Photographed August 10, 1918, from a point high up on Mussen Mountain, by Mr. L. C. Read, of Atlin. Mr. Read's descriptive notes, made on the occasions of his
annual visits to the glacier, are presented under the photographs

Llewellyn is one of the largest glaciers outside the Arctic regions but so remote from
routes of travel that it has received little scientific investigation; very few people have
even seen it. This panoramic view is a combination of three negatives, showing about
thirty by sixty miles of glacial ice nearly all of which is above timber line. Llewellyn
Mountain in the distance at the left is about twelve miles away. To the left of this is
the Sloko Range, Sloko Lake being at the foot of the heavy snow banks near the top
of the range.
In the lower left-hand corner may be seen the point where Mussen Moun-
tain extends its forefoot into the ice field.

In the central region can be seen part of the firn or fountain-head of the ice region.
The Pacific Ocean, about seventy-five miles away, should be visible from the summit at
the center of this view, in clear weather. This whole area is far above timber line and
consequently it may be that the ice is very deep in its central portion. The medial
moraines (the two dark lines crossing the view) show the trend of the ice movement;
they come to within two or three hundred yards of each other, then separate gradually
until they are fully ten miles apart at the foot of the glacier.

At the right is seen a giant nunatak or rock mass, protruding through the glacier, with a fine cirque above two cascading glaciers which assist in bringing rock fragments and heaps of bowlder clay to the medial moraines.


It is supposed that the peaks of the firn are at least two thousand feet above the ice.
The scene is so vast that this view gives but a very poor conception of the immense dis-
tances and dimensions.

I made the trip to Llewellyn Glacier and up on the south peak of Mussen Mountain
in the summer of 1918, thinking that perhaps photographs of the glacier might be of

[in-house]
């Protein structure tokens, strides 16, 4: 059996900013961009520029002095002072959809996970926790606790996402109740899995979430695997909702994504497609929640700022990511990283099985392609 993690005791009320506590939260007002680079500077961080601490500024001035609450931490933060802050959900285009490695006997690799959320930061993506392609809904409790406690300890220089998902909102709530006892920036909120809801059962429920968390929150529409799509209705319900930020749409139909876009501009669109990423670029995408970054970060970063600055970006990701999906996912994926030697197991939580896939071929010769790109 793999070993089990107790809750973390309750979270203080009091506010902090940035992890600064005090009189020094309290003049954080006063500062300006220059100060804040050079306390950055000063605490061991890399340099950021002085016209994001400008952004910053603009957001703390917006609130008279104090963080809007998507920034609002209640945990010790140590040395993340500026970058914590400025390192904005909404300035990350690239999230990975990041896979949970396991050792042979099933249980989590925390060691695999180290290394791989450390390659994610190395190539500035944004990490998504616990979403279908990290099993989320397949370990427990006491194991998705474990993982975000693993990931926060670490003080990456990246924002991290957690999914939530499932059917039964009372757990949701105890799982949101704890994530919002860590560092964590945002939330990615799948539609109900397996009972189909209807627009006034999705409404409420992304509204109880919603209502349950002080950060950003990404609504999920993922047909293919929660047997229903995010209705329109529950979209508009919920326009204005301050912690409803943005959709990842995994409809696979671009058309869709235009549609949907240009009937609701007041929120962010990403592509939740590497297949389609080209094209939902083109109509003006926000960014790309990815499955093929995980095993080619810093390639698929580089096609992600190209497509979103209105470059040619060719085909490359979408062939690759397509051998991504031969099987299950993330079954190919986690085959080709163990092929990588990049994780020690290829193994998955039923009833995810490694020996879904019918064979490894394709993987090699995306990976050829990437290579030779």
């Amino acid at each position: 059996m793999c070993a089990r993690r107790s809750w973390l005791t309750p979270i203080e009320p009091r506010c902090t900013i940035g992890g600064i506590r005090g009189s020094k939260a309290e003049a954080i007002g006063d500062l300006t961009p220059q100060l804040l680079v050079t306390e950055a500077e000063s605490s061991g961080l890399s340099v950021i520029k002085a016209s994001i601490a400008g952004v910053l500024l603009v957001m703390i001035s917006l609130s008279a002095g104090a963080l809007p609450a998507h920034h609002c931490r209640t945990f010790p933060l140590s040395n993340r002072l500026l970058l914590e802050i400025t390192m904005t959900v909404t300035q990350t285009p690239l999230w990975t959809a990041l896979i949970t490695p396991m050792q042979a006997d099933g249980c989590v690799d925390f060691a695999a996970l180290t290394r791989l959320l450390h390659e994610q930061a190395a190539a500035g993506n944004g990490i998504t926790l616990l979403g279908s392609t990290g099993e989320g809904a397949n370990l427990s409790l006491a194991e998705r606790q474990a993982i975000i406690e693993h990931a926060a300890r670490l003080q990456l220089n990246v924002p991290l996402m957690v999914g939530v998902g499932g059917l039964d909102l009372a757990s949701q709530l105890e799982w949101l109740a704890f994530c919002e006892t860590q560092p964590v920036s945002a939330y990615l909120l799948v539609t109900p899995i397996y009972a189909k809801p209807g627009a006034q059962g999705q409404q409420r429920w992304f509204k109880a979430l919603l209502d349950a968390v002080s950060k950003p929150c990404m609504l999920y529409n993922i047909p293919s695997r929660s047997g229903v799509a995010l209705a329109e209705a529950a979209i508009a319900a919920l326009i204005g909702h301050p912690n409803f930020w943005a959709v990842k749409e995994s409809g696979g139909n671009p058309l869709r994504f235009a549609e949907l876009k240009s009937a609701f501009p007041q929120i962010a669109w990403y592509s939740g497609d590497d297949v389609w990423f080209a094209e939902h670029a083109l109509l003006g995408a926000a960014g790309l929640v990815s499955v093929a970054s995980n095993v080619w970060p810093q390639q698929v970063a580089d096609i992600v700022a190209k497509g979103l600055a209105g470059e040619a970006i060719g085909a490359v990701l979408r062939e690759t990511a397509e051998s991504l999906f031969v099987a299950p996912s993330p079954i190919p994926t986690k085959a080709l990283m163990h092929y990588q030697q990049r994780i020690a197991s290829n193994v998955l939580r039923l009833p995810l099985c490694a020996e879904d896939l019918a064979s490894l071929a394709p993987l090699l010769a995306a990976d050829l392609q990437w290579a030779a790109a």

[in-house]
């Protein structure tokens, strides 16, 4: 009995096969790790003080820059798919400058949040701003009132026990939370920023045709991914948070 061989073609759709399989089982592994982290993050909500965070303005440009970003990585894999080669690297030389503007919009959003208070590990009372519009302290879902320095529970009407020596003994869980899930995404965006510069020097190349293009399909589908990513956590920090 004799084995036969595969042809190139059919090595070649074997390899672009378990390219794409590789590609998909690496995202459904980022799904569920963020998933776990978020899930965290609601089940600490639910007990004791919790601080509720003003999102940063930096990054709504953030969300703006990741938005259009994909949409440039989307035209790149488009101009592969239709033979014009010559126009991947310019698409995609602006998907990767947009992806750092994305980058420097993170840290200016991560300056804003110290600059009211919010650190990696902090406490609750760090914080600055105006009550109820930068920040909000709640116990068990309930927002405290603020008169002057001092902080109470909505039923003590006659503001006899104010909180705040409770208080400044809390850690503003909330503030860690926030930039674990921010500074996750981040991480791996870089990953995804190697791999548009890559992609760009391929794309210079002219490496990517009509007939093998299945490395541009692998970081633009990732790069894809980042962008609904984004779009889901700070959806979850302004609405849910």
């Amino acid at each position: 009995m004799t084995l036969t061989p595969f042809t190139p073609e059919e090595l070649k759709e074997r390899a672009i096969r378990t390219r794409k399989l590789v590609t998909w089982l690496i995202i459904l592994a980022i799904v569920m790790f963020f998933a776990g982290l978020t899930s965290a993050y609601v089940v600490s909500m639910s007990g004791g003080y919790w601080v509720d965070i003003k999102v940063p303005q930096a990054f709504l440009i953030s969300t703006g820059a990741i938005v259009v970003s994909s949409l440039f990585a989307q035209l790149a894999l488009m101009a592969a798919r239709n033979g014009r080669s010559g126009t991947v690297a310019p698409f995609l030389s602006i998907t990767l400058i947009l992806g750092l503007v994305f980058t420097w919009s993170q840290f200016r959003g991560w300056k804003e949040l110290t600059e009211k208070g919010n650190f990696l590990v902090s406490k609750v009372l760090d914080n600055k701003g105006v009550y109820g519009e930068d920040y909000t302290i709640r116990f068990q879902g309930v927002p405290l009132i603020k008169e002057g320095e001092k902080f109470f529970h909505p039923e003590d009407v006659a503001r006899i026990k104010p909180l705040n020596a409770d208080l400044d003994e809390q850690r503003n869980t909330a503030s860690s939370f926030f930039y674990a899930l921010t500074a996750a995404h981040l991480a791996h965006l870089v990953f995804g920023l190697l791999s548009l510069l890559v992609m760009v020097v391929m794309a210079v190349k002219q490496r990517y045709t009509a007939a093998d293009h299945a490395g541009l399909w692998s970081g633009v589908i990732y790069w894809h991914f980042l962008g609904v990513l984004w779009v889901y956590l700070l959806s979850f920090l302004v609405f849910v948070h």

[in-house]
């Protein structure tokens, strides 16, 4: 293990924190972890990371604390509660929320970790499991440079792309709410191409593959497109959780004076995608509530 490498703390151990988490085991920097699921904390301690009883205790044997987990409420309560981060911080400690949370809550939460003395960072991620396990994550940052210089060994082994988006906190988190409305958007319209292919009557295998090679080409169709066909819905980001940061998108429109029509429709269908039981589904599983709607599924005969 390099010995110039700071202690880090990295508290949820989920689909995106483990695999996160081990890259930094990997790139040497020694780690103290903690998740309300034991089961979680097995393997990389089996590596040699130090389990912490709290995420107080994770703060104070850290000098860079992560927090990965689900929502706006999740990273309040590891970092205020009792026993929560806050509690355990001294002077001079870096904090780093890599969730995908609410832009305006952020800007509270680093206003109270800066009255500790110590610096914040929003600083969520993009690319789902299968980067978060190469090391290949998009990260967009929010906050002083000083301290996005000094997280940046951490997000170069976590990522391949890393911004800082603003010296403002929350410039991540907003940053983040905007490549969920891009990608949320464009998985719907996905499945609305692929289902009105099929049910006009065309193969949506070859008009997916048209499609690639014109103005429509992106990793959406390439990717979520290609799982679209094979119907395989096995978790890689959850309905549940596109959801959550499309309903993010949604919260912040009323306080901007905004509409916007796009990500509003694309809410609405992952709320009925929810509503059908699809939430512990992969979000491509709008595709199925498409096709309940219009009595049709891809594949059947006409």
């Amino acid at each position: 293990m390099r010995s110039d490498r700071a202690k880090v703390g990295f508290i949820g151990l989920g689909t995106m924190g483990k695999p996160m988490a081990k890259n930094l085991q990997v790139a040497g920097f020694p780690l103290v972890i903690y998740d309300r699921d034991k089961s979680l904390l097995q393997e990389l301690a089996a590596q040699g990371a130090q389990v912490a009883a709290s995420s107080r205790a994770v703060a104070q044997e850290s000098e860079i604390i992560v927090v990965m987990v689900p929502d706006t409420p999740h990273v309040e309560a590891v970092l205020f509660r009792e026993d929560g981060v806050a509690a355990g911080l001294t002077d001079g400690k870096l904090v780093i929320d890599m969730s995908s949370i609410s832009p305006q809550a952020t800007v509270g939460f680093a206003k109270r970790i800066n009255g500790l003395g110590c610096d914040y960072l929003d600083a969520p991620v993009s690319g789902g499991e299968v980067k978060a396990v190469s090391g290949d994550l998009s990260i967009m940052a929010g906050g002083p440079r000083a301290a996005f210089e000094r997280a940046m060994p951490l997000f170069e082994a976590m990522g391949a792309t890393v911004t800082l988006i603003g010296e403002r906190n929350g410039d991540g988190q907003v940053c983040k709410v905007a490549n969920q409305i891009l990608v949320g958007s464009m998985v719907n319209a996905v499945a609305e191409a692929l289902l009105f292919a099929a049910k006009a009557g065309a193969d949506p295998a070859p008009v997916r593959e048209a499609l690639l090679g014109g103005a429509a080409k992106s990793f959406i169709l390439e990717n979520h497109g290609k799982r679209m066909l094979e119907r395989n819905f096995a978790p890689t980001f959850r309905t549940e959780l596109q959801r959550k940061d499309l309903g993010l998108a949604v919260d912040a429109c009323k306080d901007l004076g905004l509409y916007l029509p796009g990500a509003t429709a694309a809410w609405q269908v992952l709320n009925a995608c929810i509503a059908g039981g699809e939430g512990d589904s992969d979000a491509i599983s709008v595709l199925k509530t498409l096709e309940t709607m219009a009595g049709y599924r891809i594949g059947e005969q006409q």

value to students of the movement of glacial ice and medial moraines. Not often, cer-
tainly, has a camera stood facing the vast scene.

We made camp at timber line after leaving the ice, and spent the night on the
mountain. Shadows of the peaks above and to the west of us slowly crept over the
valley of ice, and the sky with its golden sunset colors of the North was particularly
impressive. The lonely cry of the whistling marmot and the call of the mother ptarmigan
sounded across the gulch, while continually from below could be heard the dull sub-
terranean rumble of the stream under the ice. We saw a mountain goat for a few
seconds before the night came, silhouetted against the sky. He stood on the highest
crag, a dignified, contemplative figure, looking over the vast expanse of ice and mountain
with no one to dispute his ownership. Soon darkness came and we went to sleep
listening to the sound of the water beneath the bergs-while Vega, Deneb, and Altair,
with the Northern Cross, stood watch overhead



The cascading glaciers on Llewellyn Mountain are very beautiful in the late summer when the snow has melted from their surfaces; this being the north side, the
snow and ice melt slowly, while the south side is bare early in the season. In 1916 the whole ground moraine was converted into a quicksand. About the tenth of July
there was a river fully a hundred and fifty yards wide where usually there is solid gravel that may be easily traversed. This photograph was taken in June before the
waters flooded the moraine to any great extent. The ice front (seen along the middle of the photograph) is about three miles wide at this place. Llewellyn Mountain in
the distance is twelve or fifteen miles away. The exceptionally clear atmosphere enabled me to obtain from a distance of several miles detailed views of the cirques, where
accumulating snows had constructed "armchairs for the gods"